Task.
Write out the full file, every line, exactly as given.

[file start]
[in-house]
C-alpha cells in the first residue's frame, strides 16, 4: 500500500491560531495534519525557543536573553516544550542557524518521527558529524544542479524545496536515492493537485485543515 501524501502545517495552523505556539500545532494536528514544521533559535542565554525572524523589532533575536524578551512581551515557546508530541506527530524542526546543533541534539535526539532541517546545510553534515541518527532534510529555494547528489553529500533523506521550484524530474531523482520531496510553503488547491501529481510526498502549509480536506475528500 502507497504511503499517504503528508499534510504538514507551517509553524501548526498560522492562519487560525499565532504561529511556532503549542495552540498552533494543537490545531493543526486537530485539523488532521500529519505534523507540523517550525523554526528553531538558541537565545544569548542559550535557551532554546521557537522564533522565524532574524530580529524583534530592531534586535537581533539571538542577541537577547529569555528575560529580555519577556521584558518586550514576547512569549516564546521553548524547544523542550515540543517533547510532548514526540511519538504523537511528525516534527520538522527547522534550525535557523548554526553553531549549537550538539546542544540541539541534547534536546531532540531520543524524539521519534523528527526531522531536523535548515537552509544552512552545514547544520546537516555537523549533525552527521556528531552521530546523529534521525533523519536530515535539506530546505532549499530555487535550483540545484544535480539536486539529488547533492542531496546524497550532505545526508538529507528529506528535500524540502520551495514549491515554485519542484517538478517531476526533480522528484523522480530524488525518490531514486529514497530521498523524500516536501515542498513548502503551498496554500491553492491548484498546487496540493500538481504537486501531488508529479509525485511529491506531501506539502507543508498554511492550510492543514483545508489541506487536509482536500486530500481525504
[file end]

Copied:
[in-house]
C-alpha cells in the first residue's frame, strides 16, 4: 500500500491560531495534519525557543536573553516544550542557524518521527558529524544542479524545496536515492493537485485543515 501524501502545517495552523505556539500545532494536528514544521533559535542565554525572524523589532533575536524578551512581551515557546508530541506527530524542526546543533541534539535526539532541517546545510553534515541518527532534510529555494547528489553529500533523506521550484524530474531523482520531496510553503488547491501529481510526498502549509480536506475528500 502507497504511503499517504503528508499534510504538514507551517509553524501548526498560522492562519487560525499565532504561529511556532503549542495552540498552533494543537490545531493543526486537530485539523488532521500529519505534523507540523517550525523554526528553531538558541537565545544569548542559550535557551532554546521557537522564533522565524532574524530580529524583534530592531534586535537581533539571538542577541537577547529569555528575560529580555519577556521584558518586550514576547512569549516564546521553548524547544523542550515540543517533547510532548514526540511519538504523537511528525516534527520538522527547522534550525535557523548554526553553531549549537550538539546542544540541539541534547534536546531532540531520543524524539521519534523528527526531522531536523535548515537552509544552512552545514547544520546537516555537523549533525552527521556528531552521530546523529534521525533523519536530515535539506530546505532549499530555487535550483540545484544535480539536486539529488547533492542531496546524497550532505545526508538529507528529506528535500524540502520551495514549491515554485519542484517538478517531476526533480522528484523522480530524488525518490531514486529514497530521498523524500516536501515542498513548502503551498496554500491553492491548484498546487496540493500538481504537486501531488508529479509525485511529491506531501506539502507543508498554511492550510492543514483545508489541506487536509482536500486530500481525504